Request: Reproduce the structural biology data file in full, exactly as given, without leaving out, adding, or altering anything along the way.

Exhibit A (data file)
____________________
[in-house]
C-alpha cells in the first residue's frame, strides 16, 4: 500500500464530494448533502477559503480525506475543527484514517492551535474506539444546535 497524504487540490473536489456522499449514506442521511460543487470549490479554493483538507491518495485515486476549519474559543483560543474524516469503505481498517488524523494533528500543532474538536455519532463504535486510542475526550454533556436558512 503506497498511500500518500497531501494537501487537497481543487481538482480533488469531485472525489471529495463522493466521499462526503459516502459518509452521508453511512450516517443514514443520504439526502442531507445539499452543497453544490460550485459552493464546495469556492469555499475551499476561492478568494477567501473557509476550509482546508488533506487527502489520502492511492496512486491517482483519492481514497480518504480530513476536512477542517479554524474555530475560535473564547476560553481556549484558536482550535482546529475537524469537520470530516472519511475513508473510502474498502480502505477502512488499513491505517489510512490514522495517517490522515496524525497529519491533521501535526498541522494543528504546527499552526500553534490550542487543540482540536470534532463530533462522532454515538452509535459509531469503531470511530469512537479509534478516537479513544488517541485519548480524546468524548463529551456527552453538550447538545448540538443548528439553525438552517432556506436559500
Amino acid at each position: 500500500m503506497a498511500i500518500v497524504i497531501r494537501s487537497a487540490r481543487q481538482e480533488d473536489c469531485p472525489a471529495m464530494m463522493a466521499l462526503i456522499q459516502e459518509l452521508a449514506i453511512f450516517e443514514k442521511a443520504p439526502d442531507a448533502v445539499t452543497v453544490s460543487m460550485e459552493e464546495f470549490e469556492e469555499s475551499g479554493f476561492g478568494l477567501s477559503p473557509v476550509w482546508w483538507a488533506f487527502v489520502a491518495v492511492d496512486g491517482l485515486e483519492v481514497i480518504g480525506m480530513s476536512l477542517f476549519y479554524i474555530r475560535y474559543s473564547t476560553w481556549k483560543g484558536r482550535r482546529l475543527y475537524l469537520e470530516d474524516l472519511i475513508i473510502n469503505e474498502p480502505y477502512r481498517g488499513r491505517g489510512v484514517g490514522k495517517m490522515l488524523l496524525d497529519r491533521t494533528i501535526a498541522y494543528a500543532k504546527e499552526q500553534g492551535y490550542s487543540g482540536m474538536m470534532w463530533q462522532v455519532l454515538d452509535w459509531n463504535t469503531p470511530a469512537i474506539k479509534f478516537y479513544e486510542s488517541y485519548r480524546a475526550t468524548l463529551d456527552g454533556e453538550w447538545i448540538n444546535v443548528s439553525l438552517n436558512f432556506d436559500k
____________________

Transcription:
[in-house]
C-alpha cells in the first residue's frame, strides 16, 4: 500500500464530494448533502477559503480525506475543527484514517492551535474506539444546535 497524504487540490473536489456522499449514506442521511460543487470549490479554493483538507491518495485515486476549519474559543483560543474524516469503505481498517488524523494533528500543532474538536455519532463504535486510542475526550454533556436558512 503506497498511500500518500497531501494537501487537497481543487481538482480533488469531485472525489471529495463522493466521499462526503459516502459518509452521508453511512450516517443514514443520504439526502442531507445539499452543497453544490460550485459552493464546495469556492469555499475551499476561492478568494477567501473557509476550509482546508488533506487527502489520502492511492496512486491517482483519492481514497480518504480530513476536512477542517479554524474555530475560535473564547476560553481556549484558536482550535482546529475537524469537520470530516472519511475513508473510502474498502480502505477502512488499513491505517489510512490514522495517517490522515496524525497529519491533521501535526498541522494543528504546527499552526500553534490550542487543540482540536470534532463530533462522532454515538452509535459509531469503531470511530469512537479509534478516537479513544488517541485519548480524546468524548463529551456527552453538550447538545448540538443548528439553525438552517432556506436559500
Amino acid at each position: 500500500m503506497a498511500i500518500v497524504i497531501r494537501s487537497a487540490r481543487q481538482e480533488d473536489c469531485p472525489a471529495m464530494m463522493a466521499l462526503i456522499q459516502e459518509l452521508a449514506i453511512f450516517e443514514k442521511a443520504p439526502d442531507a448533502v445539499t452543497v453544490s460543487m460550485e459552493e464546495f470549490e469556492e469555499s475551499g479554493f476561492g478568494l477567501s477559503p473557509v476550509w482546508w483538507a488533506f487527502v489520502a491518495v492511492d496512486g491517482l485515486e483519492v481514497i480518504g480525506m480530513s476536512l477542517f476549519y479554524i474555530r475560535y474559543s473564547t476560553w481556549k483560543g484558536r482550535r482546529l475543527y475537524l469537520e470530516d474524516l472519511i475513508i473510502n469503505e474498502p480502505y477502512r481498517g488499513r491505517g489510512v484514517g490514522k495517517m490522515l488524523l496524525d497529519r491533521t494533528i501535526a498541522y494543528a500543532k504546527e499552526q500553534g492551535y490550542s487543540g482540536m474538536m470534532w463530533q462522532v455519532l454515538d452509535w459509531n463504535t469503531p470511530a469512537i474506539k479509534f478516537y479513544e486510542s488517541y485519548r480524546a475526550t468524548l463529551d456527552g454533556e453538550w447538545i448540538n444546535v443548528s439553525l438552517n436558512f432556506d436559500k